Whatever happened to fact-checking, especially unusual claims? Climate deniers, who promulgate error after error (from misreporting satellite data, to misrepresenting historical temperature records, to misinterpreting paleoclimatic data, to much more) do not do the same – they simply deny the evidence (hence the term). And they will never admit their mistakes, despite the fact that their arguments are repeatedly, soundly, proven wrong. Nothing can convince them that climate change is real because they are not real skeptics. Their minds are not open to new information or evidence. [Here is a fine summary that debunks each of the various repeated and incorrect arguments of climate deniers.] Even worse, the least ethical of them will probably claim this example to be an error of climate science when it is the exact opposite: climate scientists got it right but an NGO got it wrong, even after being called on their error by scientists.
And while all scientists (and all people) make mistakes, good ones acknowledge their mistakes, correct them, and refine our knowledge. Bad ones dig in their heels, defending a faulty paradigm to the bitter end.
Show me the science and then look at the scientist:
Urgent calls to escalate the war against climate skeptics may lead scientists and their organizations into a dangerous trap, fueling further political disagreement while risking public trust in science. A major transformation is needed in how scientists and their organizations engage the public and policymakers. The new direction is not to become more political and confrontational on the national stage, but to seek opportunities for greater public interaction, dialogue, and partnerships in communities across the country.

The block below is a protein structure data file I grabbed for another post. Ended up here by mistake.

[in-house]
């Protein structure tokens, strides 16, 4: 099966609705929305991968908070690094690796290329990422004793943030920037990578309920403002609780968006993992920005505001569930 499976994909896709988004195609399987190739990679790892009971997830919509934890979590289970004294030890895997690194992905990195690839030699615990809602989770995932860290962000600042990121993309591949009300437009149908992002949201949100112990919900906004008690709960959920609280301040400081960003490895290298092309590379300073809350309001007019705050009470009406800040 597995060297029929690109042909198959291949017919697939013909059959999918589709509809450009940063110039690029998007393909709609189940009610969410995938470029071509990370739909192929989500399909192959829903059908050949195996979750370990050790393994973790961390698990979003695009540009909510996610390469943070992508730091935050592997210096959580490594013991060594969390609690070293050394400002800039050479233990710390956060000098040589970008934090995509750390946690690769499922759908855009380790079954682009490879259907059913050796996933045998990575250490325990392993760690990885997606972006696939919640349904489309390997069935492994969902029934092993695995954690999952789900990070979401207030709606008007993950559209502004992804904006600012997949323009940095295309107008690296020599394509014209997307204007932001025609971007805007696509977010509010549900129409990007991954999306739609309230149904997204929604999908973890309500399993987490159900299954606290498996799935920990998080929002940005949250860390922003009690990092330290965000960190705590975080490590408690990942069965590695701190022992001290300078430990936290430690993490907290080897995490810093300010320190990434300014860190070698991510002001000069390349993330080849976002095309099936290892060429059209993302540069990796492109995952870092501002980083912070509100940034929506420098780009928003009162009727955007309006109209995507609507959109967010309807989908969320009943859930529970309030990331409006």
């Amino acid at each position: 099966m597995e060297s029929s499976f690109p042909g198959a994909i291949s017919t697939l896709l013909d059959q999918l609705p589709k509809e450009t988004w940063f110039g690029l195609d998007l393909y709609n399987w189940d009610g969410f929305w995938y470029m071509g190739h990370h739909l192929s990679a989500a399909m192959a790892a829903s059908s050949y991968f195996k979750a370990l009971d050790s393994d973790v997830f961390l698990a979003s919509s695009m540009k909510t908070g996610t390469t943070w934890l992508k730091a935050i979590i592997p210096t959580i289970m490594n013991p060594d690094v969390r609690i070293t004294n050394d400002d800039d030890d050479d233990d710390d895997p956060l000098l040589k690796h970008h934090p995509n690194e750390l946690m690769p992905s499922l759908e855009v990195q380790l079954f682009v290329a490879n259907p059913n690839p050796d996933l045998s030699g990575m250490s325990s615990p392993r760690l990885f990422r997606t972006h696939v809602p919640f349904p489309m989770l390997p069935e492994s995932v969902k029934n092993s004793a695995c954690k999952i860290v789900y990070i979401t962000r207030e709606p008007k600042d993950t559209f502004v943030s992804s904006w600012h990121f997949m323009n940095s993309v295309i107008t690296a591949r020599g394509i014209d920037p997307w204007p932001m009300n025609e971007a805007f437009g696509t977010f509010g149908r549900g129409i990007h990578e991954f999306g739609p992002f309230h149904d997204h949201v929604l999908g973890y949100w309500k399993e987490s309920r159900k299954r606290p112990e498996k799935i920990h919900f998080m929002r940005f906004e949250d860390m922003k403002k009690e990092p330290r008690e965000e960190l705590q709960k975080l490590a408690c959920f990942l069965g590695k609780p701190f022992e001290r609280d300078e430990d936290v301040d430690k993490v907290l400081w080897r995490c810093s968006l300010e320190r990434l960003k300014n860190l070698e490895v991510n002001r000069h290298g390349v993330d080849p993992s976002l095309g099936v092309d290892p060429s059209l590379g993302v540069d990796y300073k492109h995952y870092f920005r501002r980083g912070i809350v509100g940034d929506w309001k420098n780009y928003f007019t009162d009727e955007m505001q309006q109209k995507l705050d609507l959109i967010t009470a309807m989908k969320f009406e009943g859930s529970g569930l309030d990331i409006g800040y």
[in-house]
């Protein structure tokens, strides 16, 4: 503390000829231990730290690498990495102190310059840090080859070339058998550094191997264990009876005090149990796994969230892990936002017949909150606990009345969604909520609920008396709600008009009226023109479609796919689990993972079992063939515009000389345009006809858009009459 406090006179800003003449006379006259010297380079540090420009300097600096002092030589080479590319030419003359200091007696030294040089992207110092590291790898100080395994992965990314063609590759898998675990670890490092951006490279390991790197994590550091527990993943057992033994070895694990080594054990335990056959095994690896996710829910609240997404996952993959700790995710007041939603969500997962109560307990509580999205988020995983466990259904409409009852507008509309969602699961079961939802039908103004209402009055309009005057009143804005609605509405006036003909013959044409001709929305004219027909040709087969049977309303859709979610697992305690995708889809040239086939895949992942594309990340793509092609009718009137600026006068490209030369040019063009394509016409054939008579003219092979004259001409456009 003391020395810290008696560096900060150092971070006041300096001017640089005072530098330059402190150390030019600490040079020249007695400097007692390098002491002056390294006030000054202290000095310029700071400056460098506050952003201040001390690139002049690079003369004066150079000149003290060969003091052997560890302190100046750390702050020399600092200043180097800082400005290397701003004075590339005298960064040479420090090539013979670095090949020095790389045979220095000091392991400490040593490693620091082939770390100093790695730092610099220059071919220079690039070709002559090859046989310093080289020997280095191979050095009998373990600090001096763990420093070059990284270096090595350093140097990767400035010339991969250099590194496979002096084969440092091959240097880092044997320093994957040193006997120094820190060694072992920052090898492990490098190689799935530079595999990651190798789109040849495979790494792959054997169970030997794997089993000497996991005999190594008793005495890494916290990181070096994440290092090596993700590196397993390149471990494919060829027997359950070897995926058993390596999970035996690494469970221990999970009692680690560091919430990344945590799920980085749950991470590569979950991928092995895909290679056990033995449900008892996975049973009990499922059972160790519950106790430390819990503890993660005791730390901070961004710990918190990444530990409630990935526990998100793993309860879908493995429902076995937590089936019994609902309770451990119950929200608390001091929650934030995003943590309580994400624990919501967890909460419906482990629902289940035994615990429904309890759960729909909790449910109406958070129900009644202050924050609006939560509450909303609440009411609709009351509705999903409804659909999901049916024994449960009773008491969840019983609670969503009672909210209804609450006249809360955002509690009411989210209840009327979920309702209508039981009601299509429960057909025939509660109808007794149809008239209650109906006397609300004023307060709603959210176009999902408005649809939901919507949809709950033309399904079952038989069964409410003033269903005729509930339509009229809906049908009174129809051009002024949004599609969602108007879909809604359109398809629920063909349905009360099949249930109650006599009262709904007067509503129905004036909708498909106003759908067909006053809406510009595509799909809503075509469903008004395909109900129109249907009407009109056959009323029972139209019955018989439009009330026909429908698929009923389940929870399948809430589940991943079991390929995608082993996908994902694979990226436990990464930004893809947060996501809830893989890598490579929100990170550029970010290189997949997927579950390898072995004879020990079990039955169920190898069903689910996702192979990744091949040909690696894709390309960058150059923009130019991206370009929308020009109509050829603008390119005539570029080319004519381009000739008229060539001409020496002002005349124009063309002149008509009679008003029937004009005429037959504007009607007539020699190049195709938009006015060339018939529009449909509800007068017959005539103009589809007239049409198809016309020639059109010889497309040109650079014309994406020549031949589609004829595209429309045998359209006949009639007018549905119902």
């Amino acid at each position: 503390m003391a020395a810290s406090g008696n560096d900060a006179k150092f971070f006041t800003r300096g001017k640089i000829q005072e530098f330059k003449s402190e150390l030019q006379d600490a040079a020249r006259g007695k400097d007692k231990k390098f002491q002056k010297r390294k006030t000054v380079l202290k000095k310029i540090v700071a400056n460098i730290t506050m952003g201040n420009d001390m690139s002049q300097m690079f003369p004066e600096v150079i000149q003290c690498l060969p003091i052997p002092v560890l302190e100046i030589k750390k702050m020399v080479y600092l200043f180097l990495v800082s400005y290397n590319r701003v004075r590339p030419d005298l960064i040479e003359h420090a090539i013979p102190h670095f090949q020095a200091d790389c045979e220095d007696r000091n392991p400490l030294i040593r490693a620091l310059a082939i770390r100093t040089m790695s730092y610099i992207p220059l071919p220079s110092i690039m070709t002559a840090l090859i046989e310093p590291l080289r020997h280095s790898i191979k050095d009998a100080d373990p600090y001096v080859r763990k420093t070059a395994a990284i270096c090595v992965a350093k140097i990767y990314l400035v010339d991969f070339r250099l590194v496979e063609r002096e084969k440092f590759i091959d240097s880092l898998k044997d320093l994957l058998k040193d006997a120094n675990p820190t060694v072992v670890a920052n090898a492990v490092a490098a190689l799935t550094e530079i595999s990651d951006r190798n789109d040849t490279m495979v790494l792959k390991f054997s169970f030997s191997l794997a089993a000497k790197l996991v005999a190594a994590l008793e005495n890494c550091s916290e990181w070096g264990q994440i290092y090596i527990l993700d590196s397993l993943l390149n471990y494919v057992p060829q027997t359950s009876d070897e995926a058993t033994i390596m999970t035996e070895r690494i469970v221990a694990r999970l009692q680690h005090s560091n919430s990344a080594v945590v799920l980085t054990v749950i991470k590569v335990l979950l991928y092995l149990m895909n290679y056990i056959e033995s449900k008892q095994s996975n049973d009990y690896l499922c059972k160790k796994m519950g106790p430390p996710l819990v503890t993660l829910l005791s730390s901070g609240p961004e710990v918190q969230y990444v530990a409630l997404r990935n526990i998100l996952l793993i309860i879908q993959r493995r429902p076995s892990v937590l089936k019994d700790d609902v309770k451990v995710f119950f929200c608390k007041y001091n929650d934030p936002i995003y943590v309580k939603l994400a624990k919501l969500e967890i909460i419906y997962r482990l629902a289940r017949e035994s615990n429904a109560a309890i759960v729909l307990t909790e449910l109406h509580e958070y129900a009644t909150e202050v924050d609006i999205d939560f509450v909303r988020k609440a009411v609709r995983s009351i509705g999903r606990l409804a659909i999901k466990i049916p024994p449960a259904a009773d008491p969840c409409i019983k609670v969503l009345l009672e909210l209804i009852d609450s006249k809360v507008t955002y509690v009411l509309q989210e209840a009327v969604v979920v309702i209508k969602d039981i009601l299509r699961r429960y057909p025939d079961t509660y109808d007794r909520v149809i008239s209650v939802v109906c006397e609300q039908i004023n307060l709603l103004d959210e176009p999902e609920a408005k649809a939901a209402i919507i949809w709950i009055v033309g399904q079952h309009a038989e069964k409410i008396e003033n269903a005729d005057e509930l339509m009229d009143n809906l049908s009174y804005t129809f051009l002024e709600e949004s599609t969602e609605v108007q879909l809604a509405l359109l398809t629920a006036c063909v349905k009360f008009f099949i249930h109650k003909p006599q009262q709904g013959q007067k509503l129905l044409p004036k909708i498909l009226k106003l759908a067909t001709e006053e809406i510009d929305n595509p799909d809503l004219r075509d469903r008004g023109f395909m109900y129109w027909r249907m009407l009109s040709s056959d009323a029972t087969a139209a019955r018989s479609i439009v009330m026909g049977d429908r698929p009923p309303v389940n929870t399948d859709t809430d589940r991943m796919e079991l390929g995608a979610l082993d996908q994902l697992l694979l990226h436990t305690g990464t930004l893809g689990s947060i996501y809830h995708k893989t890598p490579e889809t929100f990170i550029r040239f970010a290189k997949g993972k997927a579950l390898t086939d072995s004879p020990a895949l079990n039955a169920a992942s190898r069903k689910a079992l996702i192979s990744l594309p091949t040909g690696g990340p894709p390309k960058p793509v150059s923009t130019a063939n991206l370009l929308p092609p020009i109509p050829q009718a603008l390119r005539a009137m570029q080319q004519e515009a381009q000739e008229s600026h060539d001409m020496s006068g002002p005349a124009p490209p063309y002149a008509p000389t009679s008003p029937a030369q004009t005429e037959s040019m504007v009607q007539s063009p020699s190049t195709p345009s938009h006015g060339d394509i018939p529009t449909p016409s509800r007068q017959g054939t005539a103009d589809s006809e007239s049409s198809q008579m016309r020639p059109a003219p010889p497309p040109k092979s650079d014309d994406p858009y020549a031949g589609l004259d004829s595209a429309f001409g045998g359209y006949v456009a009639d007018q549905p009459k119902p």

Scientists are also susceptible to the biases of their own political ideology, which surveys show leans heavily liberal. Ideology shapes how scientists evaluate policy options as well as their interpretations of who or what is to blame for policy failures. Given a liberal outlook and strong environmental values, it must be difficult for scientists to understand why so many Americans have reservations about complex policies that impose costs on consumers without offering clearly defined benefits. Compounding matters, scientists, like the rest of us, tend to gravitate toward like-minded sources in the media. Given their background, they focus on screeds from liberal commentators which reinforce a false sense of a “war” against the scientific community.
The scientists seem to believe they can prevail by explaining the basis of climate change in clearer terms, while asserting the partisan motives of “climate deniers.” This has been the strategy since the early days of the Bush administration, yet for many members of the public, a decade of claims about the “war on science” are likely ignored as just more elite rancor, reflecting an endless cycle of technical disputes and tit-for-tat name calling. What are needed are strategies that transcend the ideological divide, rather than strengthen it. Most importantly, snarling, finger-in-the-eye responses to the skeptics risk alienating the more than one-third of Americans (PDF) who remain ambivalent about climate change.
To be sure, there is a need for better, clearer explanations of the science, but it’s wrongheaded to imagine that researchers and their organizations could ever compete effectively, in the long term, in a political debate with climate skeptics and their allies at the Chamber of Commerce and Fox News. Instead of exaggerating the problem of an allegedly hostile American public, scientists need to wake up to the fact that they continue to enjoy almost unrivaled trust and communication capital.
It’s not him – it’s them, says Kevin Knobloch:
Gleick is among many climate scientists who have been targeted by ideological groups that are eager to attack the messengers of scientific findings. And he is a strong advocate for the important role science plays in society. It’s unfortunate that the bitter, personal attacks on his colleagues and their work contributed to what he called a lapse of his own personal judgment and ethics.
It’s s shit-stom. If the gases could be ahrvest, the experts could liight a small tien. The last word must be with Gleick, who added his name to an open letter called…”CLIMATE CHANGE AND THE INTEGRITY OF SCIENCE”.
Pass the oxygen…